HTML and CSS Reference
The important element in each of these versions is the URL, which points to the Document Type Definition
(DTD). Browsers use this reference to the DTD to render CSS in standards mode —in other words, according to
the CSS specification. Some older HTML editing programs omit the URL like this:
<!DOCTYPE HTML PUBLIC "-//W3C//DTD HTML 4.01 Transitional//EN">
If you use a shorter version of the HTML 4.01 or XHTML 1.0 DOCTYPE or omit the DOCTYPE altogether,
browsers switch to quirks mode , which results in widths being applied incorrectly.
■ Quirks mode is hangover from the days when internet Explorer interpreted the Css box model (see
Chapter 6 ) incorrectly. iE 6 corrected the problem, but browsers used the DOCTYPE to switch between quirks and
standards mode to prevent breaking the huge number of web pages that had been designed using the wrong
interpretation of the standard.
he HTML5 DOCTYPE is now the recommended version, which you can safely use in all browsers—even IE 6.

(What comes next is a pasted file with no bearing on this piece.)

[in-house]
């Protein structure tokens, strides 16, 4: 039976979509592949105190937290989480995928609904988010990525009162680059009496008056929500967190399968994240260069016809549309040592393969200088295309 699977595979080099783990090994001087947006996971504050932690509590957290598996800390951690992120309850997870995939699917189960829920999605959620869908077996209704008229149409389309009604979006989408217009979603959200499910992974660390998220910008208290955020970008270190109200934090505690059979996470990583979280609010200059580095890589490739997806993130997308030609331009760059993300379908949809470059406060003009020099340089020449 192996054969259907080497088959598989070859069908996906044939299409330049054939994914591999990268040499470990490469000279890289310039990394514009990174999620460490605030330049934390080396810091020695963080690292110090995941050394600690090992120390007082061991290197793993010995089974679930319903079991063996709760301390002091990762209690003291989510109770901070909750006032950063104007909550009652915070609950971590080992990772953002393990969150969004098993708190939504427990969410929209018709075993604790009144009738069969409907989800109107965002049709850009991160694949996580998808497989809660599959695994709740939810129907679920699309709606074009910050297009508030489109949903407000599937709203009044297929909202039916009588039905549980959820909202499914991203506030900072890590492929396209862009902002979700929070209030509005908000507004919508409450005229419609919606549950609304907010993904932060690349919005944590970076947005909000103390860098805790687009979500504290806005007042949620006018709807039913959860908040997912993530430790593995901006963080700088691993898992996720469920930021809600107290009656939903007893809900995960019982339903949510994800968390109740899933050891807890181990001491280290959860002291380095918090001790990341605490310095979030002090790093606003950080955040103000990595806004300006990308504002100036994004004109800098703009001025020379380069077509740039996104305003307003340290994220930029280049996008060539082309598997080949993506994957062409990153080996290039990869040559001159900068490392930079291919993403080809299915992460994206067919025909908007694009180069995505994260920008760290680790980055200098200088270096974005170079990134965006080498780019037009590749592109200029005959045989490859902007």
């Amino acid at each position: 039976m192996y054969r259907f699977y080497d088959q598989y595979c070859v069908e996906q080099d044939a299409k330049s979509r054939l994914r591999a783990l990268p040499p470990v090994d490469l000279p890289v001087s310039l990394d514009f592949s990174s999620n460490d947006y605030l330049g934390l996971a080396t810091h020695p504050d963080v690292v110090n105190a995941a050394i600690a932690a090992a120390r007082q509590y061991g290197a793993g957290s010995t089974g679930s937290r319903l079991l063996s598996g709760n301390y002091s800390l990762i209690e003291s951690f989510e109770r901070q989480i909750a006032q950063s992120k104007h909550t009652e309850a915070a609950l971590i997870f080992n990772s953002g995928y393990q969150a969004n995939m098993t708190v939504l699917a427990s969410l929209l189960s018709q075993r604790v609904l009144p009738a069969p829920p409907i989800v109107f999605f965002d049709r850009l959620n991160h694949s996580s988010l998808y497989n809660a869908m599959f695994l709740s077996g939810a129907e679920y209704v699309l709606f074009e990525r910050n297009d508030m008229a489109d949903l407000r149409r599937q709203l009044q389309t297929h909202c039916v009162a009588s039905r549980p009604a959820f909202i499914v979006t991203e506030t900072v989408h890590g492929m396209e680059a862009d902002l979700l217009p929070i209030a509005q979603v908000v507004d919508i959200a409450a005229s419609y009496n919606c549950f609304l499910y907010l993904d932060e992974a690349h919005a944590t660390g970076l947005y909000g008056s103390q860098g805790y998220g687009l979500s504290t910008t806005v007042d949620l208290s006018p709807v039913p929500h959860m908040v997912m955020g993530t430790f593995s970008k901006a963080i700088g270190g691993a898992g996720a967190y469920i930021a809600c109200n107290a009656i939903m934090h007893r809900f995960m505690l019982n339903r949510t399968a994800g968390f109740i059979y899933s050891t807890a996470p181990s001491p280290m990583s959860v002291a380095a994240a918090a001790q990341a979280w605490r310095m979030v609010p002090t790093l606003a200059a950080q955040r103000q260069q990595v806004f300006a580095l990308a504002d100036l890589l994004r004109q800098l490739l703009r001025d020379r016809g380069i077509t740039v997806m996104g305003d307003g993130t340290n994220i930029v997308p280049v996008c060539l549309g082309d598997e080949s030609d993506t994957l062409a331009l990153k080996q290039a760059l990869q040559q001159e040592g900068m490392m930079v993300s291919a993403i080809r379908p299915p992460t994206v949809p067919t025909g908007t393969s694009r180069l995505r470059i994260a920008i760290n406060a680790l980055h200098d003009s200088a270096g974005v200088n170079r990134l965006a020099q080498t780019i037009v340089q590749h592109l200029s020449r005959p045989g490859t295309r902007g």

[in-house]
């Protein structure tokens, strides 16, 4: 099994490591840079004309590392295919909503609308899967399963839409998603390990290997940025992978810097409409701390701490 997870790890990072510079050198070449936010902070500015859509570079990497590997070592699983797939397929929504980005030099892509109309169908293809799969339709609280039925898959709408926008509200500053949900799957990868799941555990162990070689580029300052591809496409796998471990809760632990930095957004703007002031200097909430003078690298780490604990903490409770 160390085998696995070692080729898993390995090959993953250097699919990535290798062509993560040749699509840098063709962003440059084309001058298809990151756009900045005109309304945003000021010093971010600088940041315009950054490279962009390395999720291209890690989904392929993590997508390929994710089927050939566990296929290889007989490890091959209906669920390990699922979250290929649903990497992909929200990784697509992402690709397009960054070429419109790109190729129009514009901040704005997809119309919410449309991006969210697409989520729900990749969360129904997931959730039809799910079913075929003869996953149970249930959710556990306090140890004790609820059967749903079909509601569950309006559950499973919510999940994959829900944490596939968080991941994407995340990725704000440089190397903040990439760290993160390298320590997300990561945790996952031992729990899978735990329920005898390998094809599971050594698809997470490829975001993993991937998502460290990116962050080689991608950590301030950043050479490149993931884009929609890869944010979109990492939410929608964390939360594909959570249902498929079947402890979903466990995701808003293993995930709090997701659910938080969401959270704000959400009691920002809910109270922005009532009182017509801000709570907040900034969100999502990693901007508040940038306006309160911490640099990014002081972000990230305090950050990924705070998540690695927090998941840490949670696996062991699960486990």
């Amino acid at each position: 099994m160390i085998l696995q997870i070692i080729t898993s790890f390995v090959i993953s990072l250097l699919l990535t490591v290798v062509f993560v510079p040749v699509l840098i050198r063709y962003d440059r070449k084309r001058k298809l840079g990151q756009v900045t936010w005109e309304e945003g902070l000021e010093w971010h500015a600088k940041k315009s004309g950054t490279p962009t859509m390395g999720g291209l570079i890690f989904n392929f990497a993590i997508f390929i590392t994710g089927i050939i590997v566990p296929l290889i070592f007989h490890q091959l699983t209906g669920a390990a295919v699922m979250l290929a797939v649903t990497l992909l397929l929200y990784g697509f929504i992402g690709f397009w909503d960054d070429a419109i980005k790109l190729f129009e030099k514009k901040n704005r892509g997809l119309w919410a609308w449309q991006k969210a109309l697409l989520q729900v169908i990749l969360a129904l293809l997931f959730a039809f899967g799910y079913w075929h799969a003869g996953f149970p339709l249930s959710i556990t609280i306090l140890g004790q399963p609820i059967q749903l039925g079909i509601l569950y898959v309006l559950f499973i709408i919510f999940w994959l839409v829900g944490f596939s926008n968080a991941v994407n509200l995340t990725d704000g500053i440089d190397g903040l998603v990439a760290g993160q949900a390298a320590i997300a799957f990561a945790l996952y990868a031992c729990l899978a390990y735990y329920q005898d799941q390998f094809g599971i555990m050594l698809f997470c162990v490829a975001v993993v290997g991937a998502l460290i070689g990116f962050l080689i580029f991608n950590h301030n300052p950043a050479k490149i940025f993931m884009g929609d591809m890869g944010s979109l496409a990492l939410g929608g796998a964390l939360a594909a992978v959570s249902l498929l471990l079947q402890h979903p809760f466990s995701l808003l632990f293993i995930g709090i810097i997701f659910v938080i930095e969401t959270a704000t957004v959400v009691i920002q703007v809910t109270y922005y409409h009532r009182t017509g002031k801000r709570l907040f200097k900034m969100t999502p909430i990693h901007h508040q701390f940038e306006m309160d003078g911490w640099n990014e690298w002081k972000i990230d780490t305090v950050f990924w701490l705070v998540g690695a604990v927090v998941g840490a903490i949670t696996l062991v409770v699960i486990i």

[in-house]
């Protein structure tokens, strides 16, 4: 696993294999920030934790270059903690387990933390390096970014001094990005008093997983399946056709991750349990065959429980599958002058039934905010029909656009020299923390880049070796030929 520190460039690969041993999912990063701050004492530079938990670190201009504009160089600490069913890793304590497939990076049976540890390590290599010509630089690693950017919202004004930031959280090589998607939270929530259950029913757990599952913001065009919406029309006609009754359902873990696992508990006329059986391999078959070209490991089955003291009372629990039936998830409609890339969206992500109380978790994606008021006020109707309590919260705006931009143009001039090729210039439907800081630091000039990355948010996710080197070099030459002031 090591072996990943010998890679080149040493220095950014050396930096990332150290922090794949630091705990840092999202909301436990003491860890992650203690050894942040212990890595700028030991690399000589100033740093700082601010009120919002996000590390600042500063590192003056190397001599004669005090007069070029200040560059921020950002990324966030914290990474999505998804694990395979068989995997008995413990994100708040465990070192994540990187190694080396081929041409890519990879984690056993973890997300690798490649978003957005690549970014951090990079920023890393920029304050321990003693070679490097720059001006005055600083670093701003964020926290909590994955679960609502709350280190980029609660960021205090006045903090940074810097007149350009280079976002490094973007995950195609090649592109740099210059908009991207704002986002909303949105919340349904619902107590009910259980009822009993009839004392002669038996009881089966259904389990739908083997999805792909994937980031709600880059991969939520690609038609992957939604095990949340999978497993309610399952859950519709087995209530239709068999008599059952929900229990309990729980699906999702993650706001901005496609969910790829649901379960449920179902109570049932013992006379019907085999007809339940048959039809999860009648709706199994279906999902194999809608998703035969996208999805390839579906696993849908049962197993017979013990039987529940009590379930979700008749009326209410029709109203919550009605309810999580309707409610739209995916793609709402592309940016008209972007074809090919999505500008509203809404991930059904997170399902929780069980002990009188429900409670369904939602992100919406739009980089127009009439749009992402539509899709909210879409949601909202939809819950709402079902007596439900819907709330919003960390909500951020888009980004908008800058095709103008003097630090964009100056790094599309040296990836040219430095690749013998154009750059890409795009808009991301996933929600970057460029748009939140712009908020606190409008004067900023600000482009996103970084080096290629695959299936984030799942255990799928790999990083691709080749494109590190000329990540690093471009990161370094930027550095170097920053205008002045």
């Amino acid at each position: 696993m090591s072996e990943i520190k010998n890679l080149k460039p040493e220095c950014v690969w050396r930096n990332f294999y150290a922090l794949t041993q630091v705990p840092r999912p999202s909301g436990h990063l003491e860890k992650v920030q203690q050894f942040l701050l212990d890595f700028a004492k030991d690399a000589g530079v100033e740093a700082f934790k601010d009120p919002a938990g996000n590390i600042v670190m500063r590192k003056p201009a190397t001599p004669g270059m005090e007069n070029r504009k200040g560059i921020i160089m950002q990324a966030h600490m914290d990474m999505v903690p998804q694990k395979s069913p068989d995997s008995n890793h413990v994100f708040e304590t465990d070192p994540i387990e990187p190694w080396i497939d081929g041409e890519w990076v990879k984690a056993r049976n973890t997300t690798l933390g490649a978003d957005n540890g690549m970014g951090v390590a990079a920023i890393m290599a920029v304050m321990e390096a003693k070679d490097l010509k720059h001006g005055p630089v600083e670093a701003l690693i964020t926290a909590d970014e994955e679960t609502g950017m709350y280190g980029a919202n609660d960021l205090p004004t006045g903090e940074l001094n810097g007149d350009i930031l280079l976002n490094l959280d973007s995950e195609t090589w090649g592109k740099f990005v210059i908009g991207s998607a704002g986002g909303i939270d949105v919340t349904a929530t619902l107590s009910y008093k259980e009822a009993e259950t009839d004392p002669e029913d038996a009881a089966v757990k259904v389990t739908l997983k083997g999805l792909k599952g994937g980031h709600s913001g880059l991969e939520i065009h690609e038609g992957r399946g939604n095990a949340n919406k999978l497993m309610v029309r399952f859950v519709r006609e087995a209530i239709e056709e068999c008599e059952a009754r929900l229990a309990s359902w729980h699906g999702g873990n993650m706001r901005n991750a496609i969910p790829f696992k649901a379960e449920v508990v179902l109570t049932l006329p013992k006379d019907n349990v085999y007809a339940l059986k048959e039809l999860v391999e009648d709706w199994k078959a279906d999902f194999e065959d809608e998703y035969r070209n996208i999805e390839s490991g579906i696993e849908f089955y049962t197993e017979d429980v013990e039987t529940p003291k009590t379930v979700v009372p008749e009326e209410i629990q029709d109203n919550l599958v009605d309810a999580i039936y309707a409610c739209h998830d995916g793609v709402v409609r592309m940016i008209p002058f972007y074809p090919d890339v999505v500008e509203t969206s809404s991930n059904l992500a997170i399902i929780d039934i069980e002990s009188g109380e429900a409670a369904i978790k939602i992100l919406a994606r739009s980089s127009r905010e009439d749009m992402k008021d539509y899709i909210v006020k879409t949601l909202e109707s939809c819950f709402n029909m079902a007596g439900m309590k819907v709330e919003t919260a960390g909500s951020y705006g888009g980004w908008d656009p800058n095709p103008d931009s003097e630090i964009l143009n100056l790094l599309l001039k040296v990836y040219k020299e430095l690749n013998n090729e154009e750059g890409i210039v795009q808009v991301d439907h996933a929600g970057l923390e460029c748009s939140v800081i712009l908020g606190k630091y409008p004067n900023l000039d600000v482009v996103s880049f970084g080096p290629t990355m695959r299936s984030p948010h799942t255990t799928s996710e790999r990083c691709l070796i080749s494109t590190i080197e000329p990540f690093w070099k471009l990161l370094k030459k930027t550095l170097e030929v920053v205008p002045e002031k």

It was designed as the shortest string of characters guaranteed to switch all browsers into standards mode.
Deciding Which Selector to Use
The CSS2.1 specification defines 22 selectors, and CSS3 adds almost as many again. Instead of attempting to
cover the full range, I think it makes sense to begin with a subset of the most widely supported. The last four items
in Table 2-1 (attribute selectors) are not supported by IE 6, but I've included them in this list because they are so
useful and because IE 6 now has an insignificant market share in most parts of the world.
The first column in Table 2-1 follows the convention in the CSS specification of using E and F to represent
generic selectors. The meaning should become clear in the descriptions and exercises that follow in the rest of